Oil falls 4 pct to five-week low on US default worries, weak economic data

Oil prices sank 4 percent to a five-week low on Tuesday along with a drop in Wall Street stocks on worries about a US bond default, weak economic data from China, and expectations the US and Europe will raise interest rates again this week.

Brent futures fell $3.16, or 4.0 percent, to $76.15 a barrel by 10:44 am EDT (1444 GMT), while US West Texas Intermediate (WTI) crude fell $3.19, or 4.2 percent, to $72.47.

That put both Brent and WTI in technically oversold territory and on track for their lowest closes since March 24.

Wall Street’s main indexes fell after Treasury Secretary Janet Yellen said the US government could run out of money within a month, while investors awaited the Federal Reserve’s policy decision.

The cost of insuring against a US default hit fresh highs after Yellen said the government will be unlikely to meet all payment obligations by “early June,” prompting President Joe Biden to summon four top congressional leaders to the White House next week.

Oil prices also came under pressure after official data at the weekend showed manufacturing activity in China, the world’s top crude importer, fell unexpectedly in April. This marks the first contraction in the manufacturing purchasing managers’ index since December.

“Most sub-indicators show that this might not be a short-term aberration,” said Iris Pang, Greater China chief economist at financial services company ING, pointing to a weakening export market, lower imports in March, and falling wages.

A cloudy economic outlook in other parts of the world also weighed on prices, analysts said.

“The unpredictable action of central banks in their mission to tame elevated consumer and producer prices, the rhetoric and action of consuming and producing nations have all cast a rather long shadow of doubt on prospects going forward,” oil broker PVM’s Tamas Varga said.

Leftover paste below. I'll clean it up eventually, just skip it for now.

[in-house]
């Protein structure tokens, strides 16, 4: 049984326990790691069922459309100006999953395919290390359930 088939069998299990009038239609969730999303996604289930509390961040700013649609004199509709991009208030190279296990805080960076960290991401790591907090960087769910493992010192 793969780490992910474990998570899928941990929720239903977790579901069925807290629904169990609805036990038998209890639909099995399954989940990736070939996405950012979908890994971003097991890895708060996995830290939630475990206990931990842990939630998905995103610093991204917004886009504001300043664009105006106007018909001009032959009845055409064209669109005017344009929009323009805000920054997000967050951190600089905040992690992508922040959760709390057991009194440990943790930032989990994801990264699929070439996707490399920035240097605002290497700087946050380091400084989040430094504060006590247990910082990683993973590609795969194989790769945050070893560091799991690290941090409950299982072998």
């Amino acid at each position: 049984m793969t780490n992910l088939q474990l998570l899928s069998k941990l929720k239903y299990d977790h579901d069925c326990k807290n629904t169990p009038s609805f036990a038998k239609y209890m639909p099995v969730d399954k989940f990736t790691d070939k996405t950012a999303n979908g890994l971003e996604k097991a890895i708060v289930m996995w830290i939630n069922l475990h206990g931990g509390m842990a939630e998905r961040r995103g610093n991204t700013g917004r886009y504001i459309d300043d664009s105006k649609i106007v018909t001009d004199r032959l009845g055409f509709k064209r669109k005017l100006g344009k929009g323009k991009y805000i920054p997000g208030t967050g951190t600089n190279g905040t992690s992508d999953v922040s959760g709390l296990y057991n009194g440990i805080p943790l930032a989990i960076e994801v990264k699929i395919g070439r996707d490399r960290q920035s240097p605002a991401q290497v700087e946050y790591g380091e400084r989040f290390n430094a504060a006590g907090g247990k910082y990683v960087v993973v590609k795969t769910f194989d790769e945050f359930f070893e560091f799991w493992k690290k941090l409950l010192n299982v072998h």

Investors will look for market direction from expected interest rate hikes by inflation-fighting central banks, which could slow economic growth and dent energy demand.

The US Federal Reserve is expected to increase interest rates by another 25 basis points on Wednesday.

The European Central Bank is also expected to raise rates at its regular policy meeting on Thursday.

On the supply side, the market shrugged off news that the Organization of the Petroleum Exporting Countries (OPEC) oil output fell in April, as sanctioned countries Russia and Iran continued to find outlets for their crude.

Iran’s oil production has surpassed 3 million barrels per day (bpd), the country’s oil minister said on Tuesday.

Iran pumped 2.4 million bpd on average in 2021 and has been under US sanctions since 2018.

Iraq, meanwhile, produced 3.938 million bpd of crude in April, down by 262,000 bpd from March, a source at state-owned crude marketer SOMO told Reuters.

Another factor that should provide some support for oil prices, a Reuters poll showed US crude oil stockpiles declined about 1 million barrels last week, putting inventories down for a third week in a row for the first time since December.

The poll was conducted ahead of reports from the American Petroleum Institute, due at 4:30 pm EDT on Tuesday, and the US Energy Information Administration (EIA) at 10:30 am EDT on Wednesday.

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